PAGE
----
Paul’s Panegyric Of Love — A New Critical Text, Translation, And Digest -- By: A. W. Tyler
BSac 30:119 (July 1873) p. 482
Paul’s Panegyric Of Love — A New Critical Text, Translation, And Digest
No. II. — Text And Digest Of Authorities
In the Introduction to the former part of this Article it was stated that “many and serious difficulties beset the use of citations from the ecclesiastical writers; but these difficulties render it none the less imperative that we should sift the wheat from the chaff, and avail ourselves of whatever the Fathers, so called, have preserved for us.” In examining these difficulties we find that the works of the early writers were not only liable to the same accidents of transcription, which have been mentioned as corrupting the text of the New Testament itself, but that scripture quotations especially encountered many peculiar obstacles to their perfect preservation and correct transmission to us. All these hinderances must be carefully considered before we can make an accurate estimate of the value of the citations which we find strewed in such wonderful profusion up and down the pages of the Fathers. The obstacles are of two classes, those proceeding from the Fathers themselves, and those which have arisen from the frailties and faults of the copyists.
In the first and second centuries scriptural quotations seem to have been given with but little regard to mere verbal accuracy; but rather with a looseness which would be quite startling to some of the modern advocates for the integrity of the text of the authorized version. Now, every word must be given in its exact relation to every other in the sentence:1 then, the grand central truth, or the idea of the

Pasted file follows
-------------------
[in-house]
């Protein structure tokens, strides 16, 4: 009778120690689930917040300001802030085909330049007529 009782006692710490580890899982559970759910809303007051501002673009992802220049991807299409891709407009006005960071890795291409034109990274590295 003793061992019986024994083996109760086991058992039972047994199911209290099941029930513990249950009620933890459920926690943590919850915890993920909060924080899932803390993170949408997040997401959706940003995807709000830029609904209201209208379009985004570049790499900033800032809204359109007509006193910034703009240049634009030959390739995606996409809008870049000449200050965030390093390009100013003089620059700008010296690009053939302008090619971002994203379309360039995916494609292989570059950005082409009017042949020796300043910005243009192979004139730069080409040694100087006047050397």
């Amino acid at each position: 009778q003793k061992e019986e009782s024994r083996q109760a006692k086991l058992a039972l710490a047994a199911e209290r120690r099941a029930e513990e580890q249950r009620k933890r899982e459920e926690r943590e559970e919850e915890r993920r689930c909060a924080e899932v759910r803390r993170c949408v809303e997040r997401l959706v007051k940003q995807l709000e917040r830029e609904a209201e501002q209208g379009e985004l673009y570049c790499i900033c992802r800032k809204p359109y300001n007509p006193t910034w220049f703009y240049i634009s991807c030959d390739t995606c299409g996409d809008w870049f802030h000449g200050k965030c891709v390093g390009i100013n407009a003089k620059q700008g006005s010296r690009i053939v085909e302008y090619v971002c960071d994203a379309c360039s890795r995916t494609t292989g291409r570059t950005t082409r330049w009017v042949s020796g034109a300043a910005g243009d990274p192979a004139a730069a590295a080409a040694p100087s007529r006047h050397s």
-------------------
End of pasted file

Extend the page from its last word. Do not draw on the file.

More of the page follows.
BSac 30:119 (July 1873) p. 483
passage, was the only thing desired or thought of. And frequently this was all that was requisite to illustrate or enforce the argument which the writer had in hand. Accordingly we find that the citations of those two centuries, as given by Clement of Rome, Ignatius, Justin Martyr, and others, are often but the merest references, sometimes so remote that it is difficult or impossible to determine which of several passages is the one referred to. Such citations are of tout little value in settling the words of the sacred text, though their weight may be great when thrown into the balance to determine the question of the omission, retention, or insertion of a passage.
In the third and succeeding centuries the discussions, contentions, and disputes which occurred, and the rise of so many heresies, caused the words of scripture to be carefully studied and more accurately quoted. Both sides referred to the same writings as the ultimate arbiter, and neither, with comparatively rare exceptions, dared falsify their text, which was...
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